Washington, DC—Women and their physicians often attribute sleep problems in midlife to the hormonal changes of menopause. Sleep disorders, other illnesses, and life stresses, however, may play a larger role.
The prevalence and severity of obstructive sleep apnea (OSA), a sleep-related breathing disorder long regarded as a disease of males, rise dramatically in women after menopause, boosting risks of heart disease and stroke. Symptoms of age-related illnesses, such as restless legs syndrome (RLS), diabetes, and arthritis, also may undermine a woman's sleep, hinder daytime performance, and lower quality of life.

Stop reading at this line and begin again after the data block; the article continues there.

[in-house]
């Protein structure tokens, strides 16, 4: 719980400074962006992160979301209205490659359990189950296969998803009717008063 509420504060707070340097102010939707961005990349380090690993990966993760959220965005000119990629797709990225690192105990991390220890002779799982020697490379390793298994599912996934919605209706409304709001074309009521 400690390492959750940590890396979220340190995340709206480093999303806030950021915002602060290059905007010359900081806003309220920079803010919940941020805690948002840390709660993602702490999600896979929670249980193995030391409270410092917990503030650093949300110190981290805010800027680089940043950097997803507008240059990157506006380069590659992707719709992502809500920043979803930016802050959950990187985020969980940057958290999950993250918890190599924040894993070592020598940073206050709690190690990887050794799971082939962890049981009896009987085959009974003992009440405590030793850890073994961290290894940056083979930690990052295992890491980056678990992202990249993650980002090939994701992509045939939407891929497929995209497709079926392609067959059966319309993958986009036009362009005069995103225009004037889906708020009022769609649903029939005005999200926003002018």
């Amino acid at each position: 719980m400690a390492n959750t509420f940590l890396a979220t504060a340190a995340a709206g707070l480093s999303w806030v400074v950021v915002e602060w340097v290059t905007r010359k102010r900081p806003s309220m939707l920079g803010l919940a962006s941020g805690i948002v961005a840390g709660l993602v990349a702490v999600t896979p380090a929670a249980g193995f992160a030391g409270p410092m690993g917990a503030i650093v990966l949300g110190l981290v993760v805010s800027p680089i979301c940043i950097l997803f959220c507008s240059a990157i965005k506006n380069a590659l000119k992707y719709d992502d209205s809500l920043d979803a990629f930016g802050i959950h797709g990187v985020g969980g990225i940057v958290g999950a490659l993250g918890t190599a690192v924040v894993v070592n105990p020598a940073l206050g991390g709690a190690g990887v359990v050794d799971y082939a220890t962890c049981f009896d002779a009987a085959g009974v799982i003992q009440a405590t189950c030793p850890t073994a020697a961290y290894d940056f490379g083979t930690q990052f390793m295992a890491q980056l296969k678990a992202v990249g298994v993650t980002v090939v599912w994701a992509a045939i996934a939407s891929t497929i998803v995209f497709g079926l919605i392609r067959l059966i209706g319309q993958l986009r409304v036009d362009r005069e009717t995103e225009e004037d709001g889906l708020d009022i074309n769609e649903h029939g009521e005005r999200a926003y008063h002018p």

Lamberg L. Menopause Not Always to Blame for Sleep Problems in Midlife Women. JAMA. 2007;297(17):1865–1866. doi:10.1001/jama.297.17.1865
Customize your JAMA Network experience by selecting one or more topics from the list below.
Create a personal account or sign in to: